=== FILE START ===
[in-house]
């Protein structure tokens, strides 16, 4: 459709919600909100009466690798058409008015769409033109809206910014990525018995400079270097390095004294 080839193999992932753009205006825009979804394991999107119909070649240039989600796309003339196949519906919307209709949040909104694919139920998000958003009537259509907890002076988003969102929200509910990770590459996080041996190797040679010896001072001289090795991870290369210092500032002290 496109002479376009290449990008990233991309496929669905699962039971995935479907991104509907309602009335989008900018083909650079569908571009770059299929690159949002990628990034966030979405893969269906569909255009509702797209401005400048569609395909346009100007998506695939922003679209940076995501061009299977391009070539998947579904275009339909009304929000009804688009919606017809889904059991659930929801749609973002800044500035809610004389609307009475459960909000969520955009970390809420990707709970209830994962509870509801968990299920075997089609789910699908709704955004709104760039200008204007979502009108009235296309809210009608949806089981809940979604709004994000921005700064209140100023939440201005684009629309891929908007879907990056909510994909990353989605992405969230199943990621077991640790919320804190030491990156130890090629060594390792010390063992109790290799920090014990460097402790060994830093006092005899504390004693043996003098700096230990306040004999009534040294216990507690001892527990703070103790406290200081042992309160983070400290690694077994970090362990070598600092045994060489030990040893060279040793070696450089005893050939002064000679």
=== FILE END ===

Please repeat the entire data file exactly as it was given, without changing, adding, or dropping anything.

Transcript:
[in-house]
């Protein structure tokens, strides 16, 4: 459709919600909100009466690798058409008015769409033109809206910014990525018995400079270097390095004294 080839193999992932753009205006825009979804394991999107119909070649240039989600796309003339196949519906919307209709949040909104694919139920998000958003009537259509907890002076988003969102929200509910990770590459996080041996190797040679010896001072001289090795991870290369210092500032002290 496109002479376009290449990008990233991309496929669905699962039971995935479907991104509907309602009335989008900018083909650079569908571009770059299929690159949002990628990034966030979405893969269906569909255009509702797209401005400048569609395909346009100007998506695939922003679209940076995501061009299977391009070539998947579904275009339909009304929000009804688009919606017809889904059991659930929801749609973002800044500035809610004389609307009475459960909000969520955009970390809420990707709970209830994962509870509801968990299920075997089609789910699908709704955004709104760039200008204007979502009108009235296309809210009608949806089981809940979604709004994000921005700064209140100023939440201005684009629309891929908007879907990056909510994909990353989605992405969230199943990621077991640790919320804190030491990156130890090629060594390792010390063992109790290799920090014990460097402790060994830093006092005899504390004693043996003098700096230990306040004999009534040294216990507690001892527990703070103790406290200081042992309160983070400290690694077994970090362990070598600092045994060489030990040893060279040793070696450089005893050939002064000679």